THE GUINNESS Storehouse in Dublin has officially stepped into summer with the launch of a new experience this week – which includes a transformation of the famed Gravity Bar into Ireland's Highest Garden, allowing visitors to enjoy a pint and a panoramic view of the city.
The immersive seven-floor experience is called 'The Height of Summer', and, in addition to a new garden installation by Mark Grehan of The Garden, features live music performances, art exhibitions and more.
The interactive garden exhibition will also feature living walls, curated planters by Grehan, and brilliant photo opportunities throughout the iconic building.
“Collaborating with the Guinness Storehouse has been fantastic, it’s been great fun imagining the transformation of the space and bringing this to life," Grehan says of the partnership.
"As someone who is fond of a Guinness, it has been great to collaborate with the brand, as it has a rich history and culture in the creation of green spaces within Dublin that I’ve enjoyed and watched evolve and grow over the years.”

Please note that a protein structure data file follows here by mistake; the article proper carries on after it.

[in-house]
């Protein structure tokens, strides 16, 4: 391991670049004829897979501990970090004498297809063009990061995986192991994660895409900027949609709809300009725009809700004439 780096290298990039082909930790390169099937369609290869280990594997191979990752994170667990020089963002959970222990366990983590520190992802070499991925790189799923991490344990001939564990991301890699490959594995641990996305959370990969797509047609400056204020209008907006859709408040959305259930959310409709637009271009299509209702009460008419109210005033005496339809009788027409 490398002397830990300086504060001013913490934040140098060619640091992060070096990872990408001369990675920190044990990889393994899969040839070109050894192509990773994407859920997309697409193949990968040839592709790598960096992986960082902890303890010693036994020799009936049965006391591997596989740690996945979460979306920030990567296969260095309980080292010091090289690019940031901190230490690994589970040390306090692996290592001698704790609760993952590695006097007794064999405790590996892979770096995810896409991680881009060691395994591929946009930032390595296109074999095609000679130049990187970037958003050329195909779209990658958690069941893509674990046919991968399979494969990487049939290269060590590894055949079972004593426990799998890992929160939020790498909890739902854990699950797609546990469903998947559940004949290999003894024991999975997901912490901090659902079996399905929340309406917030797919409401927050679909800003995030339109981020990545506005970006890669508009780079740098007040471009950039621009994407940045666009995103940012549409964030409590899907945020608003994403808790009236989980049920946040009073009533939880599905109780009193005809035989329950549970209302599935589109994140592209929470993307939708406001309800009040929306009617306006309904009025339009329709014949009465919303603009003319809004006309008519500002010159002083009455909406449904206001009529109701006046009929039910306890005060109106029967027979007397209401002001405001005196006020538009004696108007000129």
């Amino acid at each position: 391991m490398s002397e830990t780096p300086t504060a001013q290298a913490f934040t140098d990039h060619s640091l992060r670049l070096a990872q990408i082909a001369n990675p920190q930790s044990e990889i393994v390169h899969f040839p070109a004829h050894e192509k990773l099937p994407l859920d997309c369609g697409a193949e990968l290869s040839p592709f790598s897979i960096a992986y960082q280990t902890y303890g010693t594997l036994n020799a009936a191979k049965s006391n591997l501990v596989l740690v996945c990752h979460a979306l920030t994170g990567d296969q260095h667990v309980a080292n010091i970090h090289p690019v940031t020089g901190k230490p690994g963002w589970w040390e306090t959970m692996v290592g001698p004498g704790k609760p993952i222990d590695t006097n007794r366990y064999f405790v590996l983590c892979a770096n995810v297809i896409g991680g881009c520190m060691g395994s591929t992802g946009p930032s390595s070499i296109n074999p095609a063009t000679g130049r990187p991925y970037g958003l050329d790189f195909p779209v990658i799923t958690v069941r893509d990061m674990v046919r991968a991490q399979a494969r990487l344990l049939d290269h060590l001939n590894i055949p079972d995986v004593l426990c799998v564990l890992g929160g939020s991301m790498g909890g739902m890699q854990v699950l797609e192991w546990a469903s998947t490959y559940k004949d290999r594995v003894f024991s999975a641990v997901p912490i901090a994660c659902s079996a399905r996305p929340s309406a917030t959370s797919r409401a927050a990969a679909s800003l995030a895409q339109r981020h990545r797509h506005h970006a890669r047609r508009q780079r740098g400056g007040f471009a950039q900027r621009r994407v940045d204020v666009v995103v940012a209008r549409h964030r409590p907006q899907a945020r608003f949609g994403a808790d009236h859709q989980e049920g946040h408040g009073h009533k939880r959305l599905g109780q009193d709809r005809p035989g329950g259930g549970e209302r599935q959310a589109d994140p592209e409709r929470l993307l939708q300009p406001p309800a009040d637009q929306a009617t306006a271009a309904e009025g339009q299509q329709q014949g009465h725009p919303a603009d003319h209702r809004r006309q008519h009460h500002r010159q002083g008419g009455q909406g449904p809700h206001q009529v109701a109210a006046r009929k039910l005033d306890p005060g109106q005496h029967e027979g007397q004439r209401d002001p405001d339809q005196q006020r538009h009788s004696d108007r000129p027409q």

Hang Tough Gallery will be showcasing art as part of the exhibition, featuring local artists Grace Enemaku, Fuchsia MacAree and more.
Throughout the summer, the Guinness Storehouse will also host an exciting line-up of DJs in the Gravity Garden – playing in Gravity every night, from 3pm Monday to Thursday, and 1pm Friday to Sunday until close.
"We are so excited to celebrate the Height of Summer at the Home of Guinness," comments Catherine Toolan, Managing Director at the Guinness Storehouse.
"Each floor will look spectacular as the Guinness Storehouse is transformed into the newest Guinness green space. We also have live entertainment and of course great pints of Guinness, so when looking for something to do this summer in Dublin, look no further than the Guinness Storehouse! We can’t wait to welcome visitors and our local community in to see our summer showcase.”
“The Guinness archive collects and preserves records, artefacts and artwork relating to Guinness since its foundation in 1759," adds Eibhlin Colgan, Guinness Archivist.
"Guinness has such a rich history with parks and outdoor spaces in Dublin and it was a pleasure to work with Grace Enemaku to deliver a map of Dublin’s parks and outdoor spaces that have been influenced by Guinness throughout history. We hope that people will be able to enjoy this resource and continue their exploration of Guinness green spaces throughout the city after visiting us at the Storehouse.”